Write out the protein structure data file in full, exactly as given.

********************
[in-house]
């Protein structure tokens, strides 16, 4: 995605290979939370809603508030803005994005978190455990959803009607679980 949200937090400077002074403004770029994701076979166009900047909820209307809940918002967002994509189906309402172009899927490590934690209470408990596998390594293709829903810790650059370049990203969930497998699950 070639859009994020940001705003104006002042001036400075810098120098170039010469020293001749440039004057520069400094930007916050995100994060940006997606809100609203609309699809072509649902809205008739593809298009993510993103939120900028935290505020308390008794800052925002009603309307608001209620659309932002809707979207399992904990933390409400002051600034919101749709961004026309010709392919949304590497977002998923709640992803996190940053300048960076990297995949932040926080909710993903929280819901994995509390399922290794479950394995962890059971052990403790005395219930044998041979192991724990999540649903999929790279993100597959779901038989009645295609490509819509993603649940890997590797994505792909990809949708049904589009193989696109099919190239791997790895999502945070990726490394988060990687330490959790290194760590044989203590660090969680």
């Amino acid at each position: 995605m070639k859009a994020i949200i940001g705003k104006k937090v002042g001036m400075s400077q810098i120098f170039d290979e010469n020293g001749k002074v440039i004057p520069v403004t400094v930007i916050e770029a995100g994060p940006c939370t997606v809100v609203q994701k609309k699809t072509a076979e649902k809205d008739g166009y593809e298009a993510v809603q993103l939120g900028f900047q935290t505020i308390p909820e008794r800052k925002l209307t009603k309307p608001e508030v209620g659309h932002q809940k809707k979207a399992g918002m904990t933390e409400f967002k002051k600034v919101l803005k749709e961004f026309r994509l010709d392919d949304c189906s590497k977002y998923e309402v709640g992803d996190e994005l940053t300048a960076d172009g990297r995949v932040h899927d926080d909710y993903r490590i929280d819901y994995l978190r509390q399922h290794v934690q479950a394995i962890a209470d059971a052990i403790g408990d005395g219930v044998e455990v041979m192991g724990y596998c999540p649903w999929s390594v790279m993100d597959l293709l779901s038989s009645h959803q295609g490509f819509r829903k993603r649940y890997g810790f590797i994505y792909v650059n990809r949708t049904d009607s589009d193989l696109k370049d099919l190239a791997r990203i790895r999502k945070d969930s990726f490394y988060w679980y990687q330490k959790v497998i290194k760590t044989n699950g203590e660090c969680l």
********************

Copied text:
[in-house]
């Protein structure tokens, strides 16, 4: 995605290979939370809603508030803005994005978190455990959803009607679980 949200937090400077002074403004770029994701076979166009900047909820209307809940918002967002994509189906309402172009899927490590934690209470408990596998390594293709829903810790650059370049990203969930497998699950 070639859009994020940001705003104006002042001036400075810098120098170039010469020293001749440039004057520069400094930007916050995100994060940006997606809100609203609309699809072509649902809205008739593809298009993510993103939120900028935290505020308390008794800052925002009603309307608001209620659309932002809707979207399992904990933390409400002051600034919101749709961004026309010709392919949304590497977002998923709640992803996190940053300048960076990297995949932040926080909710993903929280819901994995509390399922290794479950394995962890059971052990403790005395219930044998041979192991724990999540649903999929790279993100597959779901038989009645295609490509819509993603649940890997590797994505792909990809949708049904589009193989696109099919190239791997790895999502945070990726490394988060990687330490959790290194760590044989203590660090969680």
């Amino acid at each position: 995605m070639k859009a994020i949200i940001g705003k104006k937090v002042g001036m400075s400077q810098i120098f170039d290979e010469n020293g001749k002074v440039i004057p520069v403004t400094v930007i916050e770029a995100g994060p940006c939370t997606v809100v609203q994701k609309k699809t072509a076979e649902k809205d008739g166009y593809e298009a993510v809603q993103l939120g900028f900047q935290t505020i308390p909820e008794r800052k925002l209307t009603k309307p608001e508030v209620g659309h932002q809940k809707k979207a399992g918002m904990t933390e409400f967002k002051k600034v919101l803005k749709e961004f026309r994509l010709d392919d949304c189906s590497k977002y998923e309402v709640g992803d996190e994005l940053t300048a960076d172009g990297r995949v932040h899927d926080d909710y993903r490590i929280d819901y994995l978190r509390q399922h290794v934690q479950a394995i962890a209470d059971a052990i403790g408990d005395g219930v044998e455990v041979m192991g724990y596998c999540p649903w999929s390594v790279m993100d597959l293709l779901s038989s009645h959803q295609g490509f819509r829903k993603r649940y890997g810790f590797i994505y792909v650059n990809r949708t049904d009607s589009d193989l696109k370049d099919l190239a791997r990203i790895r999502k945070d969930s990726f490394y988060w679980y990687q330490k959790v497998i290194k760590t044989n699950g203590e660090c969680l």